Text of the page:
Councils first in London to apply new domestic violence strategy

Arguing coupleImage source, Getty Images
Image caption,
Police in London receive about 8,000 reports of domestic abuse every month

Two councils have become the first in London to adopt a new domestic violence strategy which aims to better protect children by keeping families together.

The "Safe and Together" model focuses on improving support for a parent who has been abused by their partner.

Campaigners have argued the current system can mean abuse is not reported as parents fear losing their children.

Waltham Forest and Hackney councils have adopted the approach and say they hope others will follow their lead.

They are initially paying a combined total of £80,000 on training and resources to bring in the scheme.

The model was created in the US and has since been introduced in places like Edinburgh.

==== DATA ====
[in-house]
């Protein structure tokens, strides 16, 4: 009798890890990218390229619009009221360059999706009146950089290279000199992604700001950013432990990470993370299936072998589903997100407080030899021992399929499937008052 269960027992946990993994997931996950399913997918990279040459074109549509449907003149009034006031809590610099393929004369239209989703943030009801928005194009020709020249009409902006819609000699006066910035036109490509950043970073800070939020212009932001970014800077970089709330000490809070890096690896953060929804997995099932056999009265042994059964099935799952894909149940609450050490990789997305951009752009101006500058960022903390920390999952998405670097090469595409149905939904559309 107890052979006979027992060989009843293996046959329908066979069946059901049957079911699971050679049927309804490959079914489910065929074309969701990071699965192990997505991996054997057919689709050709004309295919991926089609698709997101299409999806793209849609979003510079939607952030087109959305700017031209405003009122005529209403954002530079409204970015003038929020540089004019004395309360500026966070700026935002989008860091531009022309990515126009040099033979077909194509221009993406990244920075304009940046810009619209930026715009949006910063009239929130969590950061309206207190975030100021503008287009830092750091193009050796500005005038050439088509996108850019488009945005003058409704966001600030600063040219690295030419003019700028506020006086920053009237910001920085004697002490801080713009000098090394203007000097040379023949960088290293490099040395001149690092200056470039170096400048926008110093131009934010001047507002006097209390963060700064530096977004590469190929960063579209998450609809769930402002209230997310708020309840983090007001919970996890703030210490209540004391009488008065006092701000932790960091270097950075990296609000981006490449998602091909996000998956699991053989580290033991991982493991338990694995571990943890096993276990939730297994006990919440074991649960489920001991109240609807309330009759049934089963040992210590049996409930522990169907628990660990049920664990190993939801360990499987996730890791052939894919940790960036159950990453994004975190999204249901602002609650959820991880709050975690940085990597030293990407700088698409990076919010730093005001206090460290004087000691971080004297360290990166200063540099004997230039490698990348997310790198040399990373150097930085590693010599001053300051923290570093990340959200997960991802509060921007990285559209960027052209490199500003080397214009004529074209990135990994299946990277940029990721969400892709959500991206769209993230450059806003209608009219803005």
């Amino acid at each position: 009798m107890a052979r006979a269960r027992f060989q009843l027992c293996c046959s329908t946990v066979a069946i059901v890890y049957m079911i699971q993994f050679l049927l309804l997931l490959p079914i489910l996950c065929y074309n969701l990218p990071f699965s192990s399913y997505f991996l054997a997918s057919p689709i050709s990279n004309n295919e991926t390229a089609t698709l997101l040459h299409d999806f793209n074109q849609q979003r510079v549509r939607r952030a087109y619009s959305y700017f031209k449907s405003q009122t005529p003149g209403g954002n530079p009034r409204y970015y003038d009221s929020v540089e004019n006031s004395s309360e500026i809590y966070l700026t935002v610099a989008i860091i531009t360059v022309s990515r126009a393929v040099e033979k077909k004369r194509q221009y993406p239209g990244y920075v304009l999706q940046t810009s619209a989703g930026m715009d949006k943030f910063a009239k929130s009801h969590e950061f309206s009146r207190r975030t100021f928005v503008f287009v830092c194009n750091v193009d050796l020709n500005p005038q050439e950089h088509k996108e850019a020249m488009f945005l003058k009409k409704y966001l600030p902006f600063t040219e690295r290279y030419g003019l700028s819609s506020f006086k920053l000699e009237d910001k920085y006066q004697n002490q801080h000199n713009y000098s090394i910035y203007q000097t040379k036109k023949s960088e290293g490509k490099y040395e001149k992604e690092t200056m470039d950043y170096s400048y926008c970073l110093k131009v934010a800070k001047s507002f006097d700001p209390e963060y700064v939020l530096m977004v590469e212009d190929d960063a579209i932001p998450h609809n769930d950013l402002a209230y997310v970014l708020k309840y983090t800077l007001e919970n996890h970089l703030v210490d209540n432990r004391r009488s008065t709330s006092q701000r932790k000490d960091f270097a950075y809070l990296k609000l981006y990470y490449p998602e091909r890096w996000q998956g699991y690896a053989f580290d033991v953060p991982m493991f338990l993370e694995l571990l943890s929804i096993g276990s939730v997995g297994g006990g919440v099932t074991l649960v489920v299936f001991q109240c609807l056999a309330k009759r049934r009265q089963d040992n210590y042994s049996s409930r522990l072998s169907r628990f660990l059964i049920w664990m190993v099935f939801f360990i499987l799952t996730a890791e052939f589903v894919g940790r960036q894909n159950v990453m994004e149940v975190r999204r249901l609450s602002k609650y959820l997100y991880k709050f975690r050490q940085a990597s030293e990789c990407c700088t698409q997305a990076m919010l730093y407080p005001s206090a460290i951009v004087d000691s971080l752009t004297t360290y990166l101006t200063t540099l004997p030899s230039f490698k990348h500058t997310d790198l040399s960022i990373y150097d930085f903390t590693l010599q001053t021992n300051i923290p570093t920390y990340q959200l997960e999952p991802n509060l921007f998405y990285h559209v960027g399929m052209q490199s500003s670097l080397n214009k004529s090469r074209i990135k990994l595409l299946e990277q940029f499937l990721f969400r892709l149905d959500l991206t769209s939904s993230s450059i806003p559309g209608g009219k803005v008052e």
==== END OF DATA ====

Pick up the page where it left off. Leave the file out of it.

David Mandel, of the Safe and Together Institute which helped to develop it, said abused parents often get blamed by social services for failing to protect their children if they are in a violent household, so they may not report the abuse.

"When social workers apply the Safe and Together model they are going to look at their strengths and approach them as a partner, keeping the kids safe," he said.

Image caption,
Claire and Charlotte Hart were both shot dead by Lance Hart in July 2016

Luke Hart, whose mother and sister were killed by his violent father, has called the initiative "really important" as it "helps people focus on who we are trying to protect" which will help both children and those being abused.

"What happens often in cases of abuse is women are held to much higher expectations for parenting... which means that women can be manipulated and the man can create really difficult environments to parent in," he said.

The leader of Waltham Forest Council, Clare Coghill, said the scheme is intended to help reduce further violence in society.

"Young people are infinitely more likely to be involved in violent activity as they grow up... if they've seen violence around them as they've been growing up."

She said authorities were "storing up problems for the future if we don't tackle these problems when children are small".

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